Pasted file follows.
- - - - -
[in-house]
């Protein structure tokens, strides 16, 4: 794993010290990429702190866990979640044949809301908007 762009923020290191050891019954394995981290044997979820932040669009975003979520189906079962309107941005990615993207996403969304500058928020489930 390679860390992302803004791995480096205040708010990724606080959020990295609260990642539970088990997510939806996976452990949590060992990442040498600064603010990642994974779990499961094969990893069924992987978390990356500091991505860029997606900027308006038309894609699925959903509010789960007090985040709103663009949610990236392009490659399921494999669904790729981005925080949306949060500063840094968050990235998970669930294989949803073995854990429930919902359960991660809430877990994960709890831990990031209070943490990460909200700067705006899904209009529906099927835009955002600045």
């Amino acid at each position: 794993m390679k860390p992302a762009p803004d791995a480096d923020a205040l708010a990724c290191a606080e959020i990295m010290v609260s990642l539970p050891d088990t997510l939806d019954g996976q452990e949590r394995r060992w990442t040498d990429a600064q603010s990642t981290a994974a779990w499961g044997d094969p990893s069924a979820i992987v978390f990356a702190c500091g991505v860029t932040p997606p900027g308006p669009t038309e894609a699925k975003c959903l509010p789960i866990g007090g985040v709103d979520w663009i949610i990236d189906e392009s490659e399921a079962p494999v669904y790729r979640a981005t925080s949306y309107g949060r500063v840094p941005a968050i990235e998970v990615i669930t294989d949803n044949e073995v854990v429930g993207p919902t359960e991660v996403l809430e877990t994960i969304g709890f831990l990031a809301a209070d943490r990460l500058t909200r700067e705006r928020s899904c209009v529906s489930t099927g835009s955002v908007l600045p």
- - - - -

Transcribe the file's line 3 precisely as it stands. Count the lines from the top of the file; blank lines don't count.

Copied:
């Amino acid at each position: 794993m390679k860390p992302a762009p803004d791995a480096d923020a205040l708010a990724c290191a606080e959020i990295m010290v609260s990642l539970p050891d088990t997510l939806d019954g996976q452990e949590r394995r060992w990442t040498d990429a600064q603010s990642t981290a994974a779990w499961g044997d094969p990893s069924a979820i992987v978390f990356a702190c500091g991505v860029t932040p997606p900027g308006p669009t038309e894609a699925k975003c959903l509010p789960i866990g007090g985040v709103d979520w663009i949610i990236d189906e392009s490659e399921a079962p494999v669904y790729r979640a981005t925080s949306y309107g949060r500063v840094p941005a968050i990235e998970v990615i669930t294989d949803n044949e073995v854990v429930g993207p919902t359960e991660v996403l809430e877990t994960i969304g709890f831990l990031a809301a209070d943490r990460l500058t909200r700067e705006r928020s899904c209009v529906s489930t099927g835009s955002v908007l600045p």